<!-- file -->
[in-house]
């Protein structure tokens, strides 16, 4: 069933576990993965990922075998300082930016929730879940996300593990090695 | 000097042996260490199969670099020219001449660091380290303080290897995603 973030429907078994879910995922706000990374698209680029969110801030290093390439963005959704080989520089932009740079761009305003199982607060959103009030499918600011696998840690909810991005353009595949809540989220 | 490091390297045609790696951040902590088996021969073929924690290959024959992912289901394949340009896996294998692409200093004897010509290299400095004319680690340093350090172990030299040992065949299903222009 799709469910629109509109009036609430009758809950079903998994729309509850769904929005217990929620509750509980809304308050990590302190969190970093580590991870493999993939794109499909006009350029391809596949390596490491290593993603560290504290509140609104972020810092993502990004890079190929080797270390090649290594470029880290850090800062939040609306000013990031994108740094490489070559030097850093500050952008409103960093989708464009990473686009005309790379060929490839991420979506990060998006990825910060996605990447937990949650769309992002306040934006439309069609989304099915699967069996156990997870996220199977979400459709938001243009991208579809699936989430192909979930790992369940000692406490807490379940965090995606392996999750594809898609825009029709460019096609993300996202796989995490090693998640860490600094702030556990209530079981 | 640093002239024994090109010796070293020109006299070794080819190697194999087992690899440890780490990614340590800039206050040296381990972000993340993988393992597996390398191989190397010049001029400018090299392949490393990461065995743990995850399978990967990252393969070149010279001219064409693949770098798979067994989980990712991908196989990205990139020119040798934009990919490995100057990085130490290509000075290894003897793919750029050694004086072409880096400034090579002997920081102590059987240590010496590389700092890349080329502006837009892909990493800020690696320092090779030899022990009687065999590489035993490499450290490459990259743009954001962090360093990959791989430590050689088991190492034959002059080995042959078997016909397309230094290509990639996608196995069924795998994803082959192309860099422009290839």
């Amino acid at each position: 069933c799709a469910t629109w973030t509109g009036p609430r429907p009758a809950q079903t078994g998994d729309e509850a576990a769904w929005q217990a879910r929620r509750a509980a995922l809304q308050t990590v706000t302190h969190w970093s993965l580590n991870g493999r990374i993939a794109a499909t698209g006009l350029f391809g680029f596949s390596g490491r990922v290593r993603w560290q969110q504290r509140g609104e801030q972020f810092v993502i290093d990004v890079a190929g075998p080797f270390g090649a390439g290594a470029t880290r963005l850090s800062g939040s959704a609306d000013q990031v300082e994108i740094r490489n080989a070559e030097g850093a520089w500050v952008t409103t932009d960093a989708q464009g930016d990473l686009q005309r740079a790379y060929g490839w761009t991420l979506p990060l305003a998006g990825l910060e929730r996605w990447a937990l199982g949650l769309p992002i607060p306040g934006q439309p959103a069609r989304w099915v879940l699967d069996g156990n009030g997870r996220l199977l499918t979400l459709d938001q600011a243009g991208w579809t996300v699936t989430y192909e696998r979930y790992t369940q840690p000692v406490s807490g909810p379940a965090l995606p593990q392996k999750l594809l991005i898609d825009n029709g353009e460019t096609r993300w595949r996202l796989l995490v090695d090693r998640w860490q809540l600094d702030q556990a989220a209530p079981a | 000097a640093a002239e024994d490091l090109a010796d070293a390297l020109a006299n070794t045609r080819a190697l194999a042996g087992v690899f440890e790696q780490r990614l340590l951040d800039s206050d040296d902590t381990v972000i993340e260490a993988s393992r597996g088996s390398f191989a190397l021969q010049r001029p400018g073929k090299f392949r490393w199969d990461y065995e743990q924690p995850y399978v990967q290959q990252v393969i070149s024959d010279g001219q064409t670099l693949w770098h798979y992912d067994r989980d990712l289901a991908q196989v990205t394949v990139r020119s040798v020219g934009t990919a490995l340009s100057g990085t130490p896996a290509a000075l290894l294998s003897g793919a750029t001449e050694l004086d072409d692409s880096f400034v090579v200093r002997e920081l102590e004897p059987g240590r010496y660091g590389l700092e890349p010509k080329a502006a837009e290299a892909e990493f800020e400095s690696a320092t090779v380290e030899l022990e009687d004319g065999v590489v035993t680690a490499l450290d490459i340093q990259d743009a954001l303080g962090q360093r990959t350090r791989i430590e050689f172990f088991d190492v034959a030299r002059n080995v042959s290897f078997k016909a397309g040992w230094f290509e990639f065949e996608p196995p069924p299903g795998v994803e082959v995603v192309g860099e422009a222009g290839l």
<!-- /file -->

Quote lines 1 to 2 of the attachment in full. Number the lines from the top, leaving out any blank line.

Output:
[in-house]
């Protein structure tokens, strides 16, 4: 069933576990993965990922075998300082930016929730879940996300593990090695 | 000097042996260490199969670099020219001449660091380290303080290897995603 973030429907078994879910995922706000990374698209680029969110801030290093390439963005959704080989520089932009740079761009305003199982607060959103009030499918600011696998840690909810991005353009595949809540989220 | 490091390297045609790696951040902590088996021969073929924690290959024959992912289901394949340009896996294998692409200093004897010509290299400095004319680690340093350090172990030299040992065949299903222009 799709469910629109509109009036609430009758809950079903998994729309509850769904929005217990929620509750509980809304308050990590302190969190970093580590991870493999993939794109499909006009350029391809596949390596490491290593993603560290504290509140609104972020810092993502990004890079190929080797270390090649290594470029880290850090800062939040609306000013990031994108740094490489070559030097850093500050952008409103960093989708464009990473686009005309790379060929490839991420979506990060998006990825910060996605990447937990949650769309992002306040934006439309069609989304099915699967069996156990997870996220199977979400459709938001243009991208579809699936989430192909979930790992369940000692406490807490379940965090995606392996999750594809898609825009029709460019096609993300996202796989995490090693998640860490600094702030556990209530079981 | 640093002239024994090109010796070293020109006299070794080819190697194999087992690899440890780490990614340590800039206050040296381990972000993340993988393992597996390398191989190397010049001029400018090299392949490393990461065995743990995850399978990967990252393969070149010279001219064409693949770098798979067994989980990712991908196989990205990139020119040798934009990919490995100057990085130490290509000075290894003897793919750029050694004086072409880096400034090579002997920081102590059987240590010496590389700092890349080329502006837009892909990493800020690696320092090779030899022990009687065999590489035993490499450290490459990259743009954001962090360093990959791989430590050689088991190492034959002059080995042959078997016909397309230094290509990639996608196995069924795998994803082959192309860099422009290839």